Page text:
Table of Contents
Written by Amethyst Recovery
Amethyst Recovery is a foremost authority on addiction and a trusted online source of substance abuse information. Their expert team of addiction professionals provide well researched content for people in the grip of addiction. All posts are fact checked and sourced.
What Is Vicodin?
Vicodin is a combination drug that contains an opioid component which is hydrocodone, and acetaminophen. The hydrocodone in Vicodin alters the way pain signals are sent to the brain.
Hydrocodone and other opioids also change the emotional response a person has to pain, and they slow the function of the central nervous system.
Acetaminophen is included with many opioid combination drugs because it combats pain differently, making the medication more effective.
Due to the hydrocodone, Vicodin is a schedule II controlled substance in the United States. The Drug Enforcement Administration classifies drugs based on their medical uses and their potential for abuse and addiction. As a schedule II drug, the DEA characterizes Vicodin as having a significant potential for recreational abuse, addiction, and dependence.
If someone uses Vicodin, even as prescribed, certain side effects can occur. These side effects might include:
- Upset stomach
- Changes in mood
- Dry mouth
If someone experiences certain symptoms, they are considered severe and do require medical attention. Severe potential Vicodin side effects can include shallow breathing, confusion, unusual thoughts or behaviors, slow heartbeat, seizures, pain in the upper stomach, dark urine or clay-colored stools. Some of these symptoms are the result of the acetaminophen in Vicodin, which can be harmful to the liver if large amounts are used.
While Vicodin can be prescribed for moderate to severe pain, because of the potential for recreational abuse and addiction, it’s important for medical providers to go over a person’s full history before giving them this drug. This has become even more pertinent in the face of the opioid epidemic in the United States, which kills tens of thousands of people each year.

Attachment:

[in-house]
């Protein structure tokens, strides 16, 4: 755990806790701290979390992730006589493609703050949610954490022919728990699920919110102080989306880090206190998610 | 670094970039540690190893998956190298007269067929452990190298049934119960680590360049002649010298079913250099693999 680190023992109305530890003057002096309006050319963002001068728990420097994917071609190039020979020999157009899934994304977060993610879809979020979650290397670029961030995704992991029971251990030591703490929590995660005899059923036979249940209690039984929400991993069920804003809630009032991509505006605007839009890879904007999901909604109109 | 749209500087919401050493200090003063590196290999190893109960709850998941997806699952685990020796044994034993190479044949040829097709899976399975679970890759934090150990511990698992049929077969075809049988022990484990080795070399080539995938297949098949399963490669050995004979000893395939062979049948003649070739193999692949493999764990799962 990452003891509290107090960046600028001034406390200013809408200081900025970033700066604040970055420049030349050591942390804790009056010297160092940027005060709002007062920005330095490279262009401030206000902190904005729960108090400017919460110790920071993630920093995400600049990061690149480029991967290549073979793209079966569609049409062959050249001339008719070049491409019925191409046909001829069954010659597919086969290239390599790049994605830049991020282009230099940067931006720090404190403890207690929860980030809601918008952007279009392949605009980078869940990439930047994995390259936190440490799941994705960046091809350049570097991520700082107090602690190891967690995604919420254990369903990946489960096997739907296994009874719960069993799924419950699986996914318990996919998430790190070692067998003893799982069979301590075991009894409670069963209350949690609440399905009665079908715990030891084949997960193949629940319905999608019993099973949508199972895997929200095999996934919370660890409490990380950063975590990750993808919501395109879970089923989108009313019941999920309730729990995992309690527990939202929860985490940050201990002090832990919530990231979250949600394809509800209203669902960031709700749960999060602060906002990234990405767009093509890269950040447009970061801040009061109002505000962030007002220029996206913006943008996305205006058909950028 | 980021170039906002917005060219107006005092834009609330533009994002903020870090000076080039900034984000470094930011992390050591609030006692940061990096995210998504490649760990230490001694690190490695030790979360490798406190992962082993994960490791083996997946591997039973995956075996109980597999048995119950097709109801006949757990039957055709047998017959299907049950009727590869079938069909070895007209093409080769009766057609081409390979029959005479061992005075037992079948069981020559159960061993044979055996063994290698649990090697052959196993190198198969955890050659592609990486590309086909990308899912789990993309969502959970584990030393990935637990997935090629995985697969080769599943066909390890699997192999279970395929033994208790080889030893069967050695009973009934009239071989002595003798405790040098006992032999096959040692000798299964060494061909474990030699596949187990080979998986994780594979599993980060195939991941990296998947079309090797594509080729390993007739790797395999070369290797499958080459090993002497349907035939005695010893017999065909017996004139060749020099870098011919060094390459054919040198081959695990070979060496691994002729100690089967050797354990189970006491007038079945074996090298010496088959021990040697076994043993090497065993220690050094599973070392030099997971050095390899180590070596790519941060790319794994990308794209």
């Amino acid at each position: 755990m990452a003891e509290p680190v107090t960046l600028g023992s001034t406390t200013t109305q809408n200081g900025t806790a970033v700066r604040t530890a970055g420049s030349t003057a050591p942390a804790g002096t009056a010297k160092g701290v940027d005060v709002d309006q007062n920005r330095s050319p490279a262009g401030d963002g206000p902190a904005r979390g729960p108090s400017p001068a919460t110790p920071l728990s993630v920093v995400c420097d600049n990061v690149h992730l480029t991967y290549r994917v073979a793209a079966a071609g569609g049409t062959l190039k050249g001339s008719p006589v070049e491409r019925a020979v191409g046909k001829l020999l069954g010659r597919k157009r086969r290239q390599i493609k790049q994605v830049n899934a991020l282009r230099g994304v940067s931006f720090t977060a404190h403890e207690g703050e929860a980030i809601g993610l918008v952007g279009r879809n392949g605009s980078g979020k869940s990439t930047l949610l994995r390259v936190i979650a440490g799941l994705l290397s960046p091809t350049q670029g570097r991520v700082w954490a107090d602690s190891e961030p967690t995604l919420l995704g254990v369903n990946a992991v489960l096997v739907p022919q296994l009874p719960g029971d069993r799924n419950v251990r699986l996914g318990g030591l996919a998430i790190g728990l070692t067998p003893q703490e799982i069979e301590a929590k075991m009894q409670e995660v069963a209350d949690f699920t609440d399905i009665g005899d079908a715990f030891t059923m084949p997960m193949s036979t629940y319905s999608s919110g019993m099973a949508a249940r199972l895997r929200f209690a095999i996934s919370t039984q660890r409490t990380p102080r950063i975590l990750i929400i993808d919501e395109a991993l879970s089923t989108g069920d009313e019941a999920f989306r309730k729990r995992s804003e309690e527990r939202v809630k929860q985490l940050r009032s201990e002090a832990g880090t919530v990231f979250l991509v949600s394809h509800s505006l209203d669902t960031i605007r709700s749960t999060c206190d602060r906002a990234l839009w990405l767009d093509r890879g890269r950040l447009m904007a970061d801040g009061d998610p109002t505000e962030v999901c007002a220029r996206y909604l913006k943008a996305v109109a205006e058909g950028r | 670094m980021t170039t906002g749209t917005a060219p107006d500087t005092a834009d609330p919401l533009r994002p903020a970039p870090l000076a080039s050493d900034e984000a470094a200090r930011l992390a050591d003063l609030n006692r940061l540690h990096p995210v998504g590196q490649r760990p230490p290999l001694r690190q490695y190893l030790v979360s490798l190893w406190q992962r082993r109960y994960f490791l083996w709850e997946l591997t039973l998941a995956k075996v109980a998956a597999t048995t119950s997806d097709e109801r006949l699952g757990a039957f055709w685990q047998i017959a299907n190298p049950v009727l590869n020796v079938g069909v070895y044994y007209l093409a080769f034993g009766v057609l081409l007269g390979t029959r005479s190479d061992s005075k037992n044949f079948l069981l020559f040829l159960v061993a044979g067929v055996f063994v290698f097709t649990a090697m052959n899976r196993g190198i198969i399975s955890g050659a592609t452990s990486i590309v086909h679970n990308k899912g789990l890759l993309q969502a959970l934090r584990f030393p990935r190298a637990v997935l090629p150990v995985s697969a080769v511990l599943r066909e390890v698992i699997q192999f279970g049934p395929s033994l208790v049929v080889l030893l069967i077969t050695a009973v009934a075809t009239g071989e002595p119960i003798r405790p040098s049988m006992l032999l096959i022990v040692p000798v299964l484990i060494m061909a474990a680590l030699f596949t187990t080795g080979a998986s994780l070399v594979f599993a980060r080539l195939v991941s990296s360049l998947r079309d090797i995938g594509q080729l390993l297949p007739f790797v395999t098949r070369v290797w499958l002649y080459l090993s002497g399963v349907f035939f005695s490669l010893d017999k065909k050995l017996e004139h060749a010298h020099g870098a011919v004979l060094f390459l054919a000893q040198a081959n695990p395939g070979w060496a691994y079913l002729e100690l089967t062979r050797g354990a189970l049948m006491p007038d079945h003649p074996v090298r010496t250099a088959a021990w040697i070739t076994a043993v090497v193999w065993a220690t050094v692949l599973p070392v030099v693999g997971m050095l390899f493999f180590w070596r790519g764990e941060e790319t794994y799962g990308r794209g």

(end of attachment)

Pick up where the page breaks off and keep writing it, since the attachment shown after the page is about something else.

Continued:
If someone has a history of substance abuse, or of certain mental health disorders, they might not be a good candidate to use opioid pain medication.
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Why Do People Recreationally Abuse Vicodin?
When someone uses Vicodin, particularly at large doses, they may experience euphoria. This happens because the hydrocodone in Vicodin activates opioid receptor sites. There are opioid receptor sites found throughout the body, and in particular in the brain and central nervous system. When these sites are activated, it can trigger the release of certain feel-good brain chemicals such as dopamine.
This is why some people feel high when they use opioid prescription drugs, and the high is similar to what happens when heroin is used. Heroin is also classified as an opioid.
Over time, as the brain is exposed to hydrocodone repeatedly, addiction can form. This is because the brain’s reward cycle is activated by the Vicodin. Addiction is a chronic condition characterized by out-of-control use of a substance, which in this case is Vicodin.
If someone uses Vicodin exactly as prescribed, they are less likely to become addicted, although it’s still possible.
Anytime a prescription drug like Vicodin is used outside of prescribing guidelines, or without a prescription, it is considered abuse. Some of the signs of Vicodin recreational use and abuse that might occur can include:
- Seeming euphoric followed by drowsiness
- Problems focusing and concentrating
- Extreme mood swings
- Nausea or vomiting
If someone wants to use Vicodin recreationally, they might try different means to get it. For example, some people may buy it illegally, or they may take it from friends and family members.
There is also something called doctor shopping. When a person doctor shops they may visit different doctors and create symptoms in an attempt to obtain an opioid prescription or multiple prescriptions for opioids.